Common Names: Clown anemonefish, ocellaris clownfish, false percula clown
Type Locality: Sumatra, Indonesia
Range: Indo-Pacific, eastern Indian Ocean, Astralasia, including Thailand, Malaysia, SIngapore, Indonesia, the Philippines, Taiwan, and northwest Australia; found as far north as southern Japan.
Taxonomic Troubles: Technically none, as this fish was originally described as A. ocellaris. In the trade, however, it is consistently confused with A. percula, which is much less frequently encountered. The difference between the two is very slight, involving dorsal fin m
Size: maximum 10 cm (4 inches). A protandus hermaphrodite. Larger fish are females; smallest are immature juveniles; functional males in between.
Preferred Water Chemistry: Marine, tropical. Temperature 24 to 28 degrees Celsius (75 to 82 degrees Fahrenheit). SG 1.025. pH 8.3.
Difficulty: Easy marine, ideal saltwater fish. Hardy and generally peaceful, except with other clownfish, including conspecifics. Pairs or small groups can be established starting with juveniles.
Tank Setup: A well-cycled tank of at least 30 gallons. Reef safe.
Feeding: Omnivore. A hearty feeder on all types of prepared and live foods.
Breeding: One of the first marines captively bred. Spawns cichlid-fashion and guards eggs. Planktonic larvae can be raised on enriched rotifers, followed by Artemia. Only tank-bred specimens should be purchased.
Bright orange with (usually) three white vertical bands. Variable amount of black edging to fins and color pattern areas. Some individuals develop considerable black coloration in the orange areas. A completely black morph with white bands occurs near Darwin, Australia, and is established in the hobby.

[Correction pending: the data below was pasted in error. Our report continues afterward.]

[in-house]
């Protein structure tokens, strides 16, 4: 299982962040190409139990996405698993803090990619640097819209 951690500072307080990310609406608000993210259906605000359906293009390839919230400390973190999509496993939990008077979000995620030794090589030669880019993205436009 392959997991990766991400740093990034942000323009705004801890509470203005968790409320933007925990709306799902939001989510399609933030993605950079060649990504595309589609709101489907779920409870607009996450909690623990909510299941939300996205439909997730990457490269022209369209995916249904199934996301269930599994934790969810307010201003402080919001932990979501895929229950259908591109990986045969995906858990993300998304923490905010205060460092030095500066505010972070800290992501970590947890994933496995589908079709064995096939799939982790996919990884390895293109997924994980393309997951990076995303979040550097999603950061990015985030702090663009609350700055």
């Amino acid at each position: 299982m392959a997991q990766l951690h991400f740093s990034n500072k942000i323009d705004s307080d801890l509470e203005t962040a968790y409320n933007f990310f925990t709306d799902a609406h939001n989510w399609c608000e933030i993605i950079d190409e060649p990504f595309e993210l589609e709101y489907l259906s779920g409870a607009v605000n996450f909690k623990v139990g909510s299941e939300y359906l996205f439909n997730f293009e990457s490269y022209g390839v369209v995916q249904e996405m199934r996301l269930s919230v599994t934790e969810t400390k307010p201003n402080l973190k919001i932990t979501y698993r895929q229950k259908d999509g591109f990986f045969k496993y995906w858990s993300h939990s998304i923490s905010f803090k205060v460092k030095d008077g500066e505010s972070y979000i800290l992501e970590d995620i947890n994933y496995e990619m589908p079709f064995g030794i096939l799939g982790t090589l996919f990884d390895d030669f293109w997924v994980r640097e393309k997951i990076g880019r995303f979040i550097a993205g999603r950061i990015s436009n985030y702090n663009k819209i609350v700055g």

There's nothing false about this fish. It was erroneously called percula, and when the confusion was sorted out, that specied was often called the true percula, while this one in contrast was called the false percula. It makes about as much sense as calling a donkey a false horse because that's what you thought it was at first!
Like Juliet's rose, however, by any name this is a fantastic aquarium species, now widely available as captive-bred specimens. Its perky colors and wiggle-waggle motion attract the eye, and the friendly, inquisitive nature adds to the appeal. One of the most popular marine species, and one of the best for the beginning saltwater hobbyist, the ocellaris clown is highly recommended for species, fish-only, or reef aquaria. It is also the one which an aspiring marine ornamental breeder should cut his or her teeth.
In the wild, a host anemone will house a group consisting of a breeding pair and often one or more small, immature fish, which will stay tiny their whole life unless one of the pair is lost. If a new male is needed, one of them will develop into a functional male; if the female dies, the breeding male will turn into a female, and one of the immatures will become the male. Thus, a small wild-caught clown may be 10 years old! On the other hand, small tank-bred clowns are certain to be young fish. This species is excellent for beginning marine aquarists, but is popular with hobbyists of all levels, especially those who want to try breeding marine fishes.
SAY NO TO ANEMONE! The well-known commensalism between clownfish and various anemone species is a fascinating part of coral reefs. Wild clownfish cannot survive without a host anemone, and some anemones likewise need resident clowns. In the aquarium, however, the relationship is unnecessary, and while clownfish represent just about the hardiest, easiest-to-keep animals, anemone are tricky even for extremely advanced aquarists. In addition, captive-bred clowns--the only ones you should consider--may not successfully recognize and adapt to host anemone. So, enjoy your clownfish, but leave the anemone out of your tank.